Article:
Apple will get press no matter what they do. You are not Apple, and you will likely never be Apple. Only Amazon has the sheer force of brand cache that Apple has.
The Business and Tech Press Were Always Going To Review The New iPhone
It's absolutely no dig at CNET, the Wall Street Journal, The New York Times or any other major outlet covering technology to say that they'd cover this phone even if Apple didn't provide a review unit at all.
Perhaps Apple has finally realized that effectively anything they do gets press, and their new phone is guaranteed to get coverage. Perhaps they have realized that the tech press has a duty to their readers to review this phone, and as a company with billions of dollars just sitting in the bank there is no need to give them the first look. They can do basically anything they want. Which includes, but isn't limited to, seeding the first review units of the iPhone X to seemingly "random" YouTubers. An audience they haven't hit before, one that they can effectively experiment a press strategy with with the absolute knowledge that the only thing that will happen is the tech press will be surprised. Most people won't care. Heck, they'll find it endearing - Apple being "real" - even if it's as manufactured and mechanical as the phone's production run.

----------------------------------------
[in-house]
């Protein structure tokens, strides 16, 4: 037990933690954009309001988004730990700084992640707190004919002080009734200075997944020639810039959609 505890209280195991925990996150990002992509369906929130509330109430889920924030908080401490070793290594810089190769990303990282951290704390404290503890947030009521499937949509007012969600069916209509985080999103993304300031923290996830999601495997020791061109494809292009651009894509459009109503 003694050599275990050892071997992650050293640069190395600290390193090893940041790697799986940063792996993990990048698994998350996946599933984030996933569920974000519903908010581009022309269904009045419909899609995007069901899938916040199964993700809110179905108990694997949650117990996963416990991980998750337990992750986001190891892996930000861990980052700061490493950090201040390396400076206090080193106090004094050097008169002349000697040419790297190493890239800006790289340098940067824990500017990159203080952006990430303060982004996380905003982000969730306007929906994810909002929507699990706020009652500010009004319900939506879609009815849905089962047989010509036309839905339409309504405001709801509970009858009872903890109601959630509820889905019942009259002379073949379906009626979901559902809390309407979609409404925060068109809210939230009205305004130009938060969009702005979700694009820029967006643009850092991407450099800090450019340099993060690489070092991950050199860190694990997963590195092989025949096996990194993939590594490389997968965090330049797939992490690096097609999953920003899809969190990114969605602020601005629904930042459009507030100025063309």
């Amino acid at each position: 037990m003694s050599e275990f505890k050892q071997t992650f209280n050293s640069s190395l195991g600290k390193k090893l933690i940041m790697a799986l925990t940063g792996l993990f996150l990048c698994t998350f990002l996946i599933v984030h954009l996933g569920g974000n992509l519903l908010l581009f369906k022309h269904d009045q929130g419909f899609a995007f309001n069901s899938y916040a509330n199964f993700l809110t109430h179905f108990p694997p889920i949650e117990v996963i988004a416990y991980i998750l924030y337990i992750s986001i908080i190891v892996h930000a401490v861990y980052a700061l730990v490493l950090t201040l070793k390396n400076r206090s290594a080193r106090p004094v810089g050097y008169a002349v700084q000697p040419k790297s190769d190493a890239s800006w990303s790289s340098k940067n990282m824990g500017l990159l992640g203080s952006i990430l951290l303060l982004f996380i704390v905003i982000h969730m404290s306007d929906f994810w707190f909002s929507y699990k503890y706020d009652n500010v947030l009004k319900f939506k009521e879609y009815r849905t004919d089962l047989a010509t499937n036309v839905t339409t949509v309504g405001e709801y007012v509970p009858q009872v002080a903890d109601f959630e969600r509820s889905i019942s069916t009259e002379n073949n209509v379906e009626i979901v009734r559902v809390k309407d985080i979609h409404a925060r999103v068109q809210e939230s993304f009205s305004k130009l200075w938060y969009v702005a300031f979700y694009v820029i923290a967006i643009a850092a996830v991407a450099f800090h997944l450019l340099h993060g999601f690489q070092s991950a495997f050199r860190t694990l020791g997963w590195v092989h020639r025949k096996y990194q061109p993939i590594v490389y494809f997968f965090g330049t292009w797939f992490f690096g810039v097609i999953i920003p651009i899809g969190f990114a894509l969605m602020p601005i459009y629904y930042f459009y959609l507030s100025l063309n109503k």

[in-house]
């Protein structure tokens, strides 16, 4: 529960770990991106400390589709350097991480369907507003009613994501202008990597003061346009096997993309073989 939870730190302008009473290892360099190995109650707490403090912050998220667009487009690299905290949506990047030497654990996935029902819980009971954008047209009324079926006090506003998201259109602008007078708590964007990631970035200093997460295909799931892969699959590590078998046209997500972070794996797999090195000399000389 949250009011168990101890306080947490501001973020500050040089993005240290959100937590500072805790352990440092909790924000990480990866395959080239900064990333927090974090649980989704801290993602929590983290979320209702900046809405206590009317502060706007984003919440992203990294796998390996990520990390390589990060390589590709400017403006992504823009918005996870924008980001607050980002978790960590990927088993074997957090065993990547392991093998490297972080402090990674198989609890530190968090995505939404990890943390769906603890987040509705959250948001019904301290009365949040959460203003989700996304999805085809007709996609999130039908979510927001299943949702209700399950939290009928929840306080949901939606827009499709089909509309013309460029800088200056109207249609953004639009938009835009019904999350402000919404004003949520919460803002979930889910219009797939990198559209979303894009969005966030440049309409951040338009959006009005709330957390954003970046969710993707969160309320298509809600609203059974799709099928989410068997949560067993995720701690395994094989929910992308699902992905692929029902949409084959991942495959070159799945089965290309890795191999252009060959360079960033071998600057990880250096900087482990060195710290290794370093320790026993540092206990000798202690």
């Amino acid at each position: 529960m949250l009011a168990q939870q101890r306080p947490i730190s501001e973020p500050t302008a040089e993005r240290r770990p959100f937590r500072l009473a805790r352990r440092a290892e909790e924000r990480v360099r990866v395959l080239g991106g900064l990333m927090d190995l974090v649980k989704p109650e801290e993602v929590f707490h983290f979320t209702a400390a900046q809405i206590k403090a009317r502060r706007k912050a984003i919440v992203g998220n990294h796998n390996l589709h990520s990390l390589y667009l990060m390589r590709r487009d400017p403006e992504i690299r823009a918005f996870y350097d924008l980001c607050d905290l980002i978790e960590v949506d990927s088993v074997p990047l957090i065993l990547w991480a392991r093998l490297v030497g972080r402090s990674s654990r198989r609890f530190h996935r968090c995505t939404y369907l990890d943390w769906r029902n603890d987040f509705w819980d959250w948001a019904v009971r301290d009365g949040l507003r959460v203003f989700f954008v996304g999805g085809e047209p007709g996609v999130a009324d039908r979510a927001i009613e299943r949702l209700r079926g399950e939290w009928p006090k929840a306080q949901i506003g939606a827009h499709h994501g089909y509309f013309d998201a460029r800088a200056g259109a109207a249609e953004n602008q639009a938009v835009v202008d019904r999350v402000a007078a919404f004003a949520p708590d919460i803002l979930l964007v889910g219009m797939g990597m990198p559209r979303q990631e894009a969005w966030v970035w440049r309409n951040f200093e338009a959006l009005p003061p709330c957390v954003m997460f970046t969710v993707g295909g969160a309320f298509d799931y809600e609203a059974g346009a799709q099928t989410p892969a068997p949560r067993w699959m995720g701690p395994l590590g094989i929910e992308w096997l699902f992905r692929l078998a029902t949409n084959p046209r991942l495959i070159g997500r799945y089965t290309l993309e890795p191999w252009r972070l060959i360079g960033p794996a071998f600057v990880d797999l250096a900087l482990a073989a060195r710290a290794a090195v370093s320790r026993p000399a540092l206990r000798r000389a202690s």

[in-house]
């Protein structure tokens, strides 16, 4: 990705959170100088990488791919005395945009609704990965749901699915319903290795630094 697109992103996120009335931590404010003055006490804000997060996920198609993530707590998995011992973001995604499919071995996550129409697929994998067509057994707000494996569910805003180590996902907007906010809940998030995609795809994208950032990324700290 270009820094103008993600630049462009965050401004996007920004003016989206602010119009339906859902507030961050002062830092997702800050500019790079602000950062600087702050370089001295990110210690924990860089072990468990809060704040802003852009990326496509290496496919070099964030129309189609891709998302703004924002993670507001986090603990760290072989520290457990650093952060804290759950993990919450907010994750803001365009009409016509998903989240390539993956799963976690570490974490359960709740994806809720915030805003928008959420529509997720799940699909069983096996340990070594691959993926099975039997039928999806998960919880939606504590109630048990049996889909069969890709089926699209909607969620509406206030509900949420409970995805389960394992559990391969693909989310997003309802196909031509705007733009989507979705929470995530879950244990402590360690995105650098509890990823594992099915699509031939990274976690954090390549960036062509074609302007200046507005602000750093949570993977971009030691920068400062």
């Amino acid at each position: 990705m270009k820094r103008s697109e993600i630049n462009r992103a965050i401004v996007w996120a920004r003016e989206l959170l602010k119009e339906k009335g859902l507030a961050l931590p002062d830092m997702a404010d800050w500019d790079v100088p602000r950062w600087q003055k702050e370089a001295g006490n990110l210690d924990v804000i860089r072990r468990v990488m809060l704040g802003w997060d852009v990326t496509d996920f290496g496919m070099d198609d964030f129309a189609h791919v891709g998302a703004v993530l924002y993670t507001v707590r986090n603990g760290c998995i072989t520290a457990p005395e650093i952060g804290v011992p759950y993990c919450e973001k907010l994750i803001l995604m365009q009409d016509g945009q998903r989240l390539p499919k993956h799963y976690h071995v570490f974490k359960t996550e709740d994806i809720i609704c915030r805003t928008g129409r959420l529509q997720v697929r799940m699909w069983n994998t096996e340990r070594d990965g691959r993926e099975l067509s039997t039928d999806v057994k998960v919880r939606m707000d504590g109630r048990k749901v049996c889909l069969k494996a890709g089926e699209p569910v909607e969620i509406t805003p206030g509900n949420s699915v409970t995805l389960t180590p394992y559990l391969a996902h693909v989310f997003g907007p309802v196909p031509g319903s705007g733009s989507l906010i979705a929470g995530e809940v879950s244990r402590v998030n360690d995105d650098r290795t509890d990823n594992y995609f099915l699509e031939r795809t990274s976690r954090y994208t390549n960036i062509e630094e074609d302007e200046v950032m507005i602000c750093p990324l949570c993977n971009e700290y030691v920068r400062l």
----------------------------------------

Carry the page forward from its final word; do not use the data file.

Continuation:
Those who have worked with Apple for access may, indeed, be finding out that it was a one-sided deal. To paraphrase Darth Vader, Apple is altering the deal, pray they do not alter it any further.
Apple Got More Press By Doing This From The Tech Press
By doing an "unconventional" strategy, Apple has literally got coverage of them getting coverage. They are getting people writing about people writing about the iPhone X. It is a masterwork of trickery - a sleight of hand that only they could pull off - pontifications about a strategy that Apple will never reveal any details on, one that will send people noodling endlessly, desperate to find the deeper truth. They created not just a press storm around their new, fascinating phone but an absolute tizzy around the way they did it.
Which was...that they gave the phone to some other people early. The why confounds people as the answer is so much clearer - that they are looking for more ways to get press, and they found one - and have absolutely seen that they can get press for anything. Even if it's getting press for getting press.
Apple Aren't Public Relations Magicians
Much is written of Apple's dominance of public relations, of their masterful strategy, and they certainly do have a large public relations department. They also have the single most successful smartphone and literally the world's strongest brand.
This is not magic.
This is not telepathy.
This is not "genius."
It's having a 100% certainty that you have a product that anyone will want to be first, or even tenth, to look at.